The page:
Thursday, December 29, 2016


Being laid up from February through April from knee replacement surgery, I did not get to review as much theater as I would have liked.

Nevertheless, I looked back at the productions I did review to come up with my list of the best dramatic productions of 2016. I have included excerpts from my reviews for each selection:

  1. My Name is Asher Lev, George Street Playhouse
    ”One of the joys of being a theater critic—or devoted theatergoer—is watching a star being ‘born,’ which is exactly what happens at the George Street Playhouse, where the young Miles G. Jackson plays the title role in My Name is Asher Lev. Onstage and speaking for the entire 100 minutes, Jackson effectively gives voice to the artist's passion and the creative impulse in such a masterful performance that it can only be called a tour de force.”
  2. Coriolanus, The Shakespeare Theatre of New Jersey
    ”Greg Deralian's portrayal of Coriolanus is delicately balanced: On one hand, he is a valiant, fearless comrade in arms, humble when singled out for military honors; on the other hand, once the patricians have selected him to be consul, a position for which he has to solicit the approval of the plebeians, he shows his true aristocratic colors as he denigrates them, condescendingly calling them curs and complaining about their stench, and citing his hatred of hypocrisy, refusing to ‘beg’ for their approbation. This war between humility and arrogance plays out on Deralian's expressive face as he struggles with his two natures. It is a masterful portrayal of a character difficult to like.”
  3. West Side Story, Paper Mill Playhouse
    ”In the two focus roles, Matt Doyle as Tony and Belinda Allyn as Maria are riveting, and the romantic chemistry between them is palpable. Their kisses are convincing, and the moment they spy each other (and are hit by Cupid's arrow) attests to the youthful ideal of ‘love at first sight.’ Too, Allyn and Cortez get the Puerto Rican accent just right without sounding like caricatures. Both lovers have magnificent singing voices: Tony's brims with optimism while Allyn's soaring soprano fills the auditorium. Tony’s earnest desire to distance himself from the Jets renders his involvement in the rumble even more touching. Allyn and Doyle are especially heartbreaking in ‘One Hand, One Heart’; several audience members could be seen wiping away tears.”
  4. Red Velvet, The Shakespeare Theatre of New Jersey
    Red Velvet, with its literate script, natural dialogue, taut conflicts and dynamic characters, is a fine piece of theater. But its political and social resonance cannot be overlooked, especially when, to Laporte's avowal that his dismissal is not political, Aldridge thunders, ‘Everything is political!’ Of course it is.”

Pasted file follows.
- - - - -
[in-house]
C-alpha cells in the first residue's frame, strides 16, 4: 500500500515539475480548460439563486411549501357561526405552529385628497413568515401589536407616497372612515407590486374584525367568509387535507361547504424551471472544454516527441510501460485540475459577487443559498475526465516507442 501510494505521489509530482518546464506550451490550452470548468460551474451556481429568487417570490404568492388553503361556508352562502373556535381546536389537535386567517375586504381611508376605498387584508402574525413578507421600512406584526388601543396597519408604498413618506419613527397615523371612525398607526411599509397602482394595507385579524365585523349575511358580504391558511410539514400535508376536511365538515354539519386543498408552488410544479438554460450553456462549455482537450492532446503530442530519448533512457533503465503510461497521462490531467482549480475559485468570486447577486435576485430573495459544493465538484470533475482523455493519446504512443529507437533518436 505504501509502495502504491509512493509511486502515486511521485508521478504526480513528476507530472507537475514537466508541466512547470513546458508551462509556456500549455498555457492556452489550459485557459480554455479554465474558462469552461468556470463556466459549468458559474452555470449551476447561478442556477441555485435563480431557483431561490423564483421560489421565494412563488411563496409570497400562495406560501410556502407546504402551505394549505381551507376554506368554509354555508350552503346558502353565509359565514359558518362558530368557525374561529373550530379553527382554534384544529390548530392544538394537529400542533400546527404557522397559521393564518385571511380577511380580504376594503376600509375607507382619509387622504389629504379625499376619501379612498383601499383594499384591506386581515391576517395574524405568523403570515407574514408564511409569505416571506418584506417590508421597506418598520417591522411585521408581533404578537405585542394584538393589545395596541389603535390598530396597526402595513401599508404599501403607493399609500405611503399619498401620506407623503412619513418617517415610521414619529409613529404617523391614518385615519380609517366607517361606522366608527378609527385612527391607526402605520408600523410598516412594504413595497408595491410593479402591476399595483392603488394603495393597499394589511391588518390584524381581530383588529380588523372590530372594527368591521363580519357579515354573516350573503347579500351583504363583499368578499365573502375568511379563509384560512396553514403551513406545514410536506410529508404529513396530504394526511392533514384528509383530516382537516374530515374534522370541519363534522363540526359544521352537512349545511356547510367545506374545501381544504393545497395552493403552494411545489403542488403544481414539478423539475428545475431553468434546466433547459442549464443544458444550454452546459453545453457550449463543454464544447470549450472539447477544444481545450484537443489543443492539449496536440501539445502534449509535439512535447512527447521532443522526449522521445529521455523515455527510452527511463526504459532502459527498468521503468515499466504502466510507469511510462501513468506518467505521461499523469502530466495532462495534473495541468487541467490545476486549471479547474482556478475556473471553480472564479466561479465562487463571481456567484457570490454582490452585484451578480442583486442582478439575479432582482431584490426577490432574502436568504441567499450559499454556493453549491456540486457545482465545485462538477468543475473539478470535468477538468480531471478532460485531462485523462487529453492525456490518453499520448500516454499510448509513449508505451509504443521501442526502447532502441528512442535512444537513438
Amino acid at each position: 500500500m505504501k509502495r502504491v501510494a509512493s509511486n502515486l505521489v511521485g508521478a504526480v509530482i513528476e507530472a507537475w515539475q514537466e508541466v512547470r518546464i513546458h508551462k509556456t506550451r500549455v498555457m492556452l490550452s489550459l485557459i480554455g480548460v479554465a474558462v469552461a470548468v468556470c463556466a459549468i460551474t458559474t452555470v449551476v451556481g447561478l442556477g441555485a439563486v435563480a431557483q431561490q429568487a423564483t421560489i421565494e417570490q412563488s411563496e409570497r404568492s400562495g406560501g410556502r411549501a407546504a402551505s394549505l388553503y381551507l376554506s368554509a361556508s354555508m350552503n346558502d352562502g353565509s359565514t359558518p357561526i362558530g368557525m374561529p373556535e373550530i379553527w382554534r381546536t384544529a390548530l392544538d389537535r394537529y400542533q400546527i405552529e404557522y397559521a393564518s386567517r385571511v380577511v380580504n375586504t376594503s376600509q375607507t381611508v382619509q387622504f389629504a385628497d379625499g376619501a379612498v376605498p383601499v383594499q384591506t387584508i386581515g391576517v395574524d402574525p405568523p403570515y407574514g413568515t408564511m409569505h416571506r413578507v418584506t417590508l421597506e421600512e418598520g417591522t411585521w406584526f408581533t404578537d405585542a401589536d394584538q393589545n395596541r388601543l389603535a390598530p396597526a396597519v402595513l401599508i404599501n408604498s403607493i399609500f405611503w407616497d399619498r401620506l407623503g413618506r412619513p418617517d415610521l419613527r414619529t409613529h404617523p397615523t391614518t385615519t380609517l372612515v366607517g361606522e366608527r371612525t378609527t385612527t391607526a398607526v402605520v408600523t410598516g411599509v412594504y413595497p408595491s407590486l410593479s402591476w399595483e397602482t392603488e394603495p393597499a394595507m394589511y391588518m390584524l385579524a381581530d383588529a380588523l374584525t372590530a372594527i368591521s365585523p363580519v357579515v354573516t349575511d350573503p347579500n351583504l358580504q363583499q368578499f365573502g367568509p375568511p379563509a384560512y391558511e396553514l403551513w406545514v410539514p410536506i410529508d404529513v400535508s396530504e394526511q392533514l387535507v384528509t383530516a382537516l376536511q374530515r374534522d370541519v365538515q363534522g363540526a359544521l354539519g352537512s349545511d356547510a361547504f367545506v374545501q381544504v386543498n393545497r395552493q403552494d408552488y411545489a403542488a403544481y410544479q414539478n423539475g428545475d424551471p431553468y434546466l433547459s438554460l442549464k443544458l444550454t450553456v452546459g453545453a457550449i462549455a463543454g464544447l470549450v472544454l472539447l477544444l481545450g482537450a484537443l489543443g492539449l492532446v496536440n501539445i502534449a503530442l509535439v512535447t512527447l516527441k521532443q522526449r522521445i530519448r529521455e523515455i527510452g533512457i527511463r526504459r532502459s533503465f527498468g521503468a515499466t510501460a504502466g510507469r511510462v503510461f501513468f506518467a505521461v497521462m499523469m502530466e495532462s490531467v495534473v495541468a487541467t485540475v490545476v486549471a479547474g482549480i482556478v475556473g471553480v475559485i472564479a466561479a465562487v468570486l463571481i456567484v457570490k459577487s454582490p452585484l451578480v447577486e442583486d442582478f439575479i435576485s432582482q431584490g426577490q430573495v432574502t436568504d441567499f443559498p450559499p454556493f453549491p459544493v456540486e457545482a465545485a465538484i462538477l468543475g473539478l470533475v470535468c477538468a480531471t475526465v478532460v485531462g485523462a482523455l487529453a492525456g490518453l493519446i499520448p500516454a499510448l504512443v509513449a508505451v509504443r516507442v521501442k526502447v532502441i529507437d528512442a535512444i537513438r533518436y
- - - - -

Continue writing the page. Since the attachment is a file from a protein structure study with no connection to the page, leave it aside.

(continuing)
5. Daddy Long Legs, George Street Playhouse
    ”The bildungsroman, or coming of age story, is a time-honored literary genre, and Daddy Long Legs manages to make such a story both instructive and charming. A celebration of education—scholarly and interpersonal—this pocket musical is a delight for both eyes and ears, enchanting us with its heroine’s pluck and spirit and the gradual warming the heart of a curmudgeonly young man. Daddy Long Legs is just the ticket for a holiday production.”
  6. King of the Mountain, Luna Stage
    ”Clawson and Luna Stage give us another mesmerizing encounter, this time between two champions of the natural world, President Theodore Roosevelt and the conservationist John Muir …. With only two characters, and 98% of the play dialogue, you might wonder how the playwright creates the conflict so necessary to drama. Well, the clash of wills, egos and agendas drives the play from the very first day of their meeting …. [O]nce again, Luna and Ben Clawson have tackled a historic event, imbued with dramatic conflict, that has not only entertained us but has taught us something as well. In so doing, they have fulfilled one very important criterion of good theater. You won’t want to miss King of the Mountains.”
  7. Las Cruces, Premiere Stages
    Las Cruces shines a light on the "other" murder victims—the ones who are alive. It's a situation most of us would not want to experience for more than 90 minutes—the length of Vincent Delaney's thoughtful, at times darkly comedic, play.”
  8. Peter and the Starcatcher, Chester Theatre Group (Best Community Theater)
    ”The standout in the entire cast has to be Mike Patierno as pirate extraordinaire Black Stache. Yes, he does have a black mustache (as he reminds us often), but his prime personality trait is his mangling of the English language. He is a Mrs. Malaprop in pirate's clothing. He's loud, appropriately bombastic and foolish—although he doesn't think so …. This first New Jersey production of Peter and the Starcatcher is … an ambitious effort on the part of a community theater that is known for taking risks and producing edgy stuff.”
  9. The Mystery of Edwin Drood, Light Opera of New Jersey
    ”Originally developed by Joseph Papp's Public Theatre and performed in Central Park, The Mystery of Edwin Drood is a delight on many levels: the basic story for Dickens fans, lots of humor, musical numbers and audience participation. As for whodunnit, I can't tell you, because the ending changes at every performance”
  10. The Outgoing Tide, Dreamcatcher Repertory Theatre
    ”Dreamcatcher Rep's New Jersey Premiere of Bruce Graham's The Outgoing Tide actually examines both points-of-view in a well-acted, very affecting production that is as uplifting as it is poignant …. Beautifully produced and acted, this sensitive, well-written drama is a welcome addition to the health care discussion, one that many theater-goers may find familiar.”